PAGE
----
Ten Things I Love About Running
Spring is in the air, which mean lactic acid is in my quads: it’s running season again.
I mostly spend my time in this column talking about entertainment, but a lot of my life consists of doing stupid physical things like flogging my body over 26.2 miles of pavement in the hot (…and sweaty, and painful) pursuit of a “free” bottle of Muscle Milk and a medallion stamped with “Finisher.” I’m not sure why I do this. Running that far doesn’t yield any more fitness benefit than running half that distance. It hurts a lot. It uses up a lot of my disposable time. It may be a mental disorder. I guess it’s better than meth, but it’s probably still an addiction. I once went to my sports-medicine doctor with an injury complaint and he said, “I’d tell you to stop running for six weeks, but I know you won’t do it. Runners don’t listen to that advice.” He was not wrong.
I ran my first half-marathon of the 2019 season this weekend. Let’s not talk about my training regimen except to admit that I went up to the start line very well rested. Not six weeks rested, but also not six weeks honed. The first time out after a break is always fun, in the same way that doing your tax returns is entertaining: you always look back in horror on the foolish ways you spent your resources and look forward in horror to the endless desert of poverty in front of you. Then you drink a beer.
In honor of running and April 15, I submit to you dear readers my own personal Top 10 List of Things That I love About Road Races.
- Bruce Springsteen. Every time. USATF contractually requires all events to blast “The Boss” at top volume at least 14 times during pre and post-race soundtracks, always at no less than 140 decibels.
- Porta Potties. Satellites. Temp Toilets. Whatever you want to call them. There’s an entire strategy here. Do you sidle up to the singleton standing alone in the parking lot that has only 6 people in line? Or do you trudge to the end of the Black Friday-esque queue forming at the fanned-out bank of 40 at the staging area, hoping that the economy of scale wins out before your breakfast demands exit? (New definition of Brexit? Just as messy as the old one.) Choose wisely, my friend.
- That pre-race smell. It’s the scent of watching the sun rise while standing in a corral of shivering, slightly sticky people who reek of oxybenzone and BenGay, with just a whiff of sweaty nylon. I call it “Corral No.5.” I wish I could call it “Corral No.3,” but I’m not that fast.
- That person who’s outfitted themselves like a member of Seal Team Six—hydration pack, fourteen electrolyte gels sticking out of a race belt, knee-high compression socks, a knee brace on one leg and a spider web of KT tape on the other, a running watch the size of a grapefruit, Bluetooth earbuds that you can hear Springsteen through from several feet away, and a quart of water strapped to each hand. This is only a 10K and there’s 6 aid stations…You know that, right?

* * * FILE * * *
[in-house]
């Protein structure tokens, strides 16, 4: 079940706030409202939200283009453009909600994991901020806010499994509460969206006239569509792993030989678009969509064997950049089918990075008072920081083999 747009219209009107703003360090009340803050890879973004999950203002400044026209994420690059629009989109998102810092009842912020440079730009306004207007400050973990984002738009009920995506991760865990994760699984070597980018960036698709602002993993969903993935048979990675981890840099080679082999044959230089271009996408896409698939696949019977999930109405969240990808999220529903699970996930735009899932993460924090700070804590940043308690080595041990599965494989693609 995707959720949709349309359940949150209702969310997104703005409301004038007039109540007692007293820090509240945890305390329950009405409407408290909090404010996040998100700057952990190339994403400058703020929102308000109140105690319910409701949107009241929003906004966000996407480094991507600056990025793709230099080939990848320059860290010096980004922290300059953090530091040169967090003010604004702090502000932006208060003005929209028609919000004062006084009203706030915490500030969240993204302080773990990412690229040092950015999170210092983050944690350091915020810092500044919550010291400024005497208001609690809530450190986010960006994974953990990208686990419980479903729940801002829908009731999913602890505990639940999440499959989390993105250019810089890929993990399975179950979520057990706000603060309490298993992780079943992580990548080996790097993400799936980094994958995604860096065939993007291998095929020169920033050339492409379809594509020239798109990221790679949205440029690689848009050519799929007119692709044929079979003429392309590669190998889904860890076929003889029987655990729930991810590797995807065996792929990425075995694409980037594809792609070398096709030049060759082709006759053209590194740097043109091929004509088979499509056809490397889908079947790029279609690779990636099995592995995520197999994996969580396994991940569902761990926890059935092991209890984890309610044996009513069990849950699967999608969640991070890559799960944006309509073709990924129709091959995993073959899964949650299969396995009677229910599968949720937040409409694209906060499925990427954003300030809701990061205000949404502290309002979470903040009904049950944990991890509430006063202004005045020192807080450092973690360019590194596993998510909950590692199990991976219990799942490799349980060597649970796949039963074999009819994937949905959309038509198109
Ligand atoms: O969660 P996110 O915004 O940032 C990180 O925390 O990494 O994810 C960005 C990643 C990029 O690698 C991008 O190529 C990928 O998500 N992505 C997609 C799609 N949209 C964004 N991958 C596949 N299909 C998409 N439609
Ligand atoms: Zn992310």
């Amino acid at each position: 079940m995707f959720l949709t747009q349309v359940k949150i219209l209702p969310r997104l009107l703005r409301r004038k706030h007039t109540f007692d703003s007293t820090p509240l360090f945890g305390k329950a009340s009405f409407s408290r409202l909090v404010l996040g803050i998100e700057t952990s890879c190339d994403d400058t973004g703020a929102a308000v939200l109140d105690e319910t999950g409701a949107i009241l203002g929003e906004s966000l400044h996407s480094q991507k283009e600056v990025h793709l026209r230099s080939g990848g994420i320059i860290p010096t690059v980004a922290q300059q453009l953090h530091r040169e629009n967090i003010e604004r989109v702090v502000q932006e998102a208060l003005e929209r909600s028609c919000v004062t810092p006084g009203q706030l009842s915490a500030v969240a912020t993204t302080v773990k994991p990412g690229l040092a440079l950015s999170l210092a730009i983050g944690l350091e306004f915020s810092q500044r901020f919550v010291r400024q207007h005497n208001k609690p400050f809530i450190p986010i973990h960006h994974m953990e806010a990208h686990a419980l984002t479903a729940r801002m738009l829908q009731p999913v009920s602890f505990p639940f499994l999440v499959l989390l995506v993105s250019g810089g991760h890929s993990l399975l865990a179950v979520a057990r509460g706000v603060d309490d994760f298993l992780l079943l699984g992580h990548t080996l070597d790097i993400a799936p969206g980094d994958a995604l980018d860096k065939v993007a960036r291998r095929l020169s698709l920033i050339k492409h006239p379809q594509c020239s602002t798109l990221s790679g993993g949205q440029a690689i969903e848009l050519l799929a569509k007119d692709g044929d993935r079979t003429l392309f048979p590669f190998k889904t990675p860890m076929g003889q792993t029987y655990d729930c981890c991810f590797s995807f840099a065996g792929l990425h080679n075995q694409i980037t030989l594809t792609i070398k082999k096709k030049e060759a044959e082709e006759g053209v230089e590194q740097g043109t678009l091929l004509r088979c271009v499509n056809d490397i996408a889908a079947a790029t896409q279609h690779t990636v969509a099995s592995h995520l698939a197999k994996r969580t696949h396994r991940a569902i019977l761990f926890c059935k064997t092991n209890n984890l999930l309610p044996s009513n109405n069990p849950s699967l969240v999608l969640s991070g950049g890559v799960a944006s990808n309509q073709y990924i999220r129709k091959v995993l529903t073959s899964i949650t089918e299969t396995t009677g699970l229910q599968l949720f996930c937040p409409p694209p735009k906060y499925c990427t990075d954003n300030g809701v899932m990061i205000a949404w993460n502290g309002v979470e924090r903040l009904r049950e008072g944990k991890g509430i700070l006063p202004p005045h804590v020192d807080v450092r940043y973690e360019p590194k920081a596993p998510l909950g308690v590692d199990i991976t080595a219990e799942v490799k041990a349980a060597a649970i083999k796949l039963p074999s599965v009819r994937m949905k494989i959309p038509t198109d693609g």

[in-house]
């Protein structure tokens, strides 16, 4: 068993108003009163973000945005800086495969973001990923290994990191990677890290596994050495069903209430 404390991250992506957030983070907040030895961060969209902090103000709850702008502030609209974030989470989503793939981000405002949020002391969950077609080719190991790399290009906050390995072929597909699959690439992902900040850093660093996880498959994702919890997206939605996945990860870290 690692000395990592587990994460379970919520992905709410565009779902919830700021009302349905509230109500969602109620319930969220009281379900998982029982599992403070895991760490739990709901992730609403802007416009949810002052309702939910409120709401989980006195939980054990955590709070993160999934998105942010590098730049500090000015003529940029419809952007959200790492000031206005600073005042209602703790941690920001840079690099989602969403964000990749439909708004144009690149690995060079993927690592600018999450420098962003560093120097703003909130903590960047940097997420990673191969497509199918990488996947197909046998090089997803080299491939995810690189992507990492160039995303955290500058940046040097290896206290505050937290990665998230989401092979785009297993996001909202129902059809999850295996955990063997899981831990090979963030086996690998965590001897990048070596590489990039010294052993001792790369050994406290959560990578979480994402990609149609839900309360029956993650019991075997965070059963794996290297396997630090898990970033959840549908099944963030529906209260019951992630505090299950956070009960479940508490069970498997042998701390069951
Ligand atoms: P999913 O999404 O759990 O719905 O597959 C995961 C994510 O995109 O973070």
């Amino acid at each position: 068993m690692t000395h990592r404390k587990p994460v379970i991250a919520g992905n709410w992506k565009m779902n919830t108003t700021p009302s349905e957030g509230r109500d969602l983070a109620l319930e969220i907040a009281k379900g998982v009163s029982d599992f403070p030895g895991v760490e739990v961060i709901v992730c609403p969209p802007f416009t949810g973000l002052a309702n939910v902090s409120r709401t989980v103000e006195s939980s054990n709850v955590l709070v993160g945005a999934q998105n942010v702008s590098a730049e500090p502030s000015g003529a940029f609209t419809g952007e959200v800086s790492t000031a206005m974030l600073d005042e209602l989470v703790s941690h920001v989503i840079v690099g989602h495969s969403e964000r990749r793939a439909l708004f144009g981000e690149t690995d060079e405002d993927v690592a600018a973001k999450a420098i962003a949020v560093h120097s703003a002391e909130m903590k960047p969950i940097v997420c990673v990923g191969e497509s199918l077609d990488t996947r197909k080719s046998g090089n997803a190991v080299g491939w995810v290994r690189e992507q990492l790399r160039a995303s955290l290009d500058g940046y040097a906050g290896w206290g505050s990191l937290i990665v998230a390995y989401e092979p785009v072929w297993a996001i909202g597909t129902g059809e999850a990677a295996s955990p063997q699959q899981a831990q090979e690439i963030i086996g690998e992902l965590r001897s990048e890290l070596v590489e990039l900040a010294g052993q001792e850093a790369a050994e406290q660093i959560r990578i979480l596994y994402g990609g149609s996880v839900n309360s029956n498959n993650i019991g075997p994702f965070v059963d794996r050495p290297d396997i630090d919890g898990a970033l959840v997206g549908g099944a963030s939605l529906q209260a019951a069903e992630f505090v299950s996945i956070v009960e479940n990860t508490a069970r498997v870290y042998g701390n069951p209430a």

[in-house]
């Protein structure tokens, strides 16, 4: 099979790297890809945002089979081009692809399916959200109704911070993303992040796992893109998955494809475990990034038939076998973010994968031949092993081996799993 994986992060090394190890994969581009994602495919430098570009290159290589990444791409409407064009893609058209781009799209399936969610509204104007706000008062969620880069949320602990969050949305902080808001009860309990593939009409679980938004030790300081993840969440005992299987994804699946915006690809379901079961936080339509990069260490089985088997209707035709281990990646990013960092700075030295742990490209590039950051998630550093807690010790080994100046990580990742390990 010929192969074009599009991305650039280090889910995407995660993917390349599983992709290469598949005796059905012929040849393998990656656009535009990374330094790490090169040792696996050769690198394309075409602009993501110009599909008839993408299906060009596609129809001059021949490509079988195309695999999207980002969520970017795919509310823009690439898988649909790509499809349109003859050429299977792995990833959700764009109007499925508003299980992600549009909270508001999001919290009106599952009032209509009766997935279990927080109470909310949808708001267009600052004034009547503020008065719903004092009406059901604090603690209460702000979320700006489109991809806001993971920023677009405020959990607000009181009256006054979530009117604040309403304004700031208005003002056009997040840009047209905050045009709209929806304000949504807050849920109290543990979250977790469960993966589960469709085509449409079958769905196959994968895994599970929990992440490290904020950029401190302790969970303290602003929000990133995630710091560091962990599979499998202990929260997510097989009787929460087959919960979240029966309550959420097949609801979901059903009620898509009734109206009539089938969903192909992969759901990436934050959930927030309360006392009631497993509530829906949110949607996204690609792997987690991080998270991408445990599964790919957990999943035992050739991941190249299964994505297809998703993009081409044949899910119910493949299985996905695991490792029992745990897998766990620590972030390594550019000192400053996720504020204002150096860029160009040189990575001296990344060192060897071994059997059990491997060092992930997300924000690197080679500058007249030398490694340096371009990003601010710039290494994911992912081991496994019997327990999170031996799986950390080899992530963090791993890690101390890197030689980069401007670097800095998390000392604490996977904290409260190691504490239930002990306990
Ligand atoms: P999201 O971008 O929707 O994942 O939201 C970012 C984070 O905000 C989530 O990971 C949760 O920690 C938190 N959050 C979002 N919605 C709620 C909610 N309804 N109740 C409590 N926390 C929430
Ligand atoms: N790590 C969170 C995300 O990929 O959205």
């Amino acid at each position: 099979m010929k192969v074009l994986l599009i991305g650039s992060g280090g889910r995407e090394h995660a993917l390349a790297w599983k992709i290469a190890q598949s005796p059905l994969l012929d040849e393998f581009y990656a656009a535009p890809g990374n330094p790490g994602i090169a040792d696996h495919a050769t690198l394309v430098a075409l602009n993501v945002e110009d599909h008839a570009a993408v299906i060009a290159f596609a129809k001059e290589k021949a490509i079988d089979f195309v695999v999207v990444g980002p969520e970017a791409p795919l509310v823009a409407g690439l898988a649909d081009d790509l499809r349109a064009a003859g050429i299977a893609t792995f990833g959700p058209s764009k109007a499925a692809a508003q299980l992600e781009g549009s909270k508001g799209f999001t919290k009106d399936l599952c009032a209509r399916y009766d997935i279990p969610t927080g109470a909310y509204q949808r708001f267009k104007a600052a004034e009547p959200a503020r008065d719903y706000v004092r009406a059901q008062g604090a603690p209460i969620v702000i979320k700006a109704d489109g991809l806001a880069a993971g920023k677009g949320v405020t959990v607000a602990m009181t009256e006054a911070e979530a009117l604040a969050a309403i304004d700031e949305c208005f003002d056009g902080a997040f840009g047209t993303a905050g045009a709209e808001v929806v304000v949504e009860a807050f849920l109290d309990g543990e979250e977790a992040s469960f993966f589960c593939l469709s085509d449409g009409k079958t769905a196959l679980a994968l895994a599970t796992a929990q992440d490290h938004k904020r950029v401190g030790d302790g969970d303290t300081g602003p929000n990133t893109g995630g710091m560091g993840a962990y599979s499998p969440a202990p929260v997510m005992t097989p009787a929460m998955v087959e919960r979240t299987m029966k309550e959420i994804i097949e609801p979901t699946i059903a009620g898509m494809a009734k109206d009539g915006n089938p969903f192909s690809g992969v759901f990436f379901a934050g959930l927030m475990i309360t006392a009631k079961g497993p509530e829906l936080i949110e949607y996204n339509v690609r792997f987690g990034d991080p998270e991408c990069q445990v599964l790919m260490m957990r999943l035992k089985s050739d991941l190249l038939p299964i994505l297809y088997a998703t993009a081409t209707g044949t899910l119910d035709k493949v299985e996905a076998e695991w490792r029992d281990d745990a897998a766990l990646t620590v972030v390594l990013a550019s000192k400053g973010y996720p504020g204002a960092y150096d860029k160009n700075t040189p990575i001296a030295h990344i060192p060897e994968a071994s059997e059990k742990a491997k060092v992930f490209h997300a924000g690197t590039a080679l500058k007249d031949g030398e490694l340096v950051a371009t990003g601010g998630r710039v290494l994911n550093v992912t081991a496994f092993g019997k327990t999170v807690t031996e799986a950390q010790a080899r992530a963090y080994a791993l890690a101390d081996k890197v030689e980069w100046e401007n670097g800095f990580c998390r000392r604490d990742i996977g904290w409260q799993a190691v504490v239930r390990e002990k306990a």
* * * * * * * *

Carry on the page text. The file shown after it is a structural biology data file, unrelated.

- All the Very Good Boys (and Girls) who have four paws and wagging tails and who wait with their people at every turn-cone on the course. I want to take them all home and pet them forever.
- All the Very Good Boyz who run super-fast in short-shorts and no shirt-shirts. I want to take them all home and pet them for an hour.
- Adding machines. Where else do you see these anymore? My mom used to balance her checkbook with an adding machine…in 1993. But they show up at every timing mat, manned by some race volunteer’s 14-year-old kid who has no idea that this machine ever did anything besides shudder out a list of bib numbers.
- Electrolyte gel shots. Ugh. Nothing like fighting down a viscous glob of goo through mile-nine drymouth and then burping up salty slicks of “Boston Cream Pie” for the four miles after that. Gel shots settle the argument—the whole point is to swallow them. If you can.
- The old guy who’s way faster than you are. In my case, that’s the old guy who has distinctive scars from two knee replacements and who I estimate started getting social security when I started getting puberty. “Old guy,” can also mean “old lady who weighs 79 pounds,” “person running in a gorilla suit,” or “that dude with the John 3:16 flag.” Did I mention that I start in corral 5?
- “Sprinting” down the finishing chute at a pace that would make Jesse Owens puzzle and ask, “Is she supposed to be…running?” but trying to pass it off as “a strong finish.”
Denver is an “outdoorsy” town with more races than you could ever want to do. If you want to be bored while owning a reusable grocery bag, run the Colfax Marathon. If you want to be wholesome, do the Cherry Creek Sneak. If you want to be dead, do the Boulder Ironman. Any of these and many, many more will get you the bliss of solitary training that culminates in the massive group experience of race-day running. There are a lot of groups that sponsor and produce running-based events; I’ve always had good experiences with Racing Underground as a producer, and you can also find a large calendar of other producer’s events on their site, too. Pick an event and have an adventure!
I’ll never win a marathon, or probably even a 10K and that’s O-K. I run because I like the simplicity and challenge and solitude of it. It’s good for mental health, as long as you don’t spend your 3-hour training runs pondering the source of all your shortcomings and finding it to be yourself. If you *do* find yourself doing this, maybe just stick to the Color Run.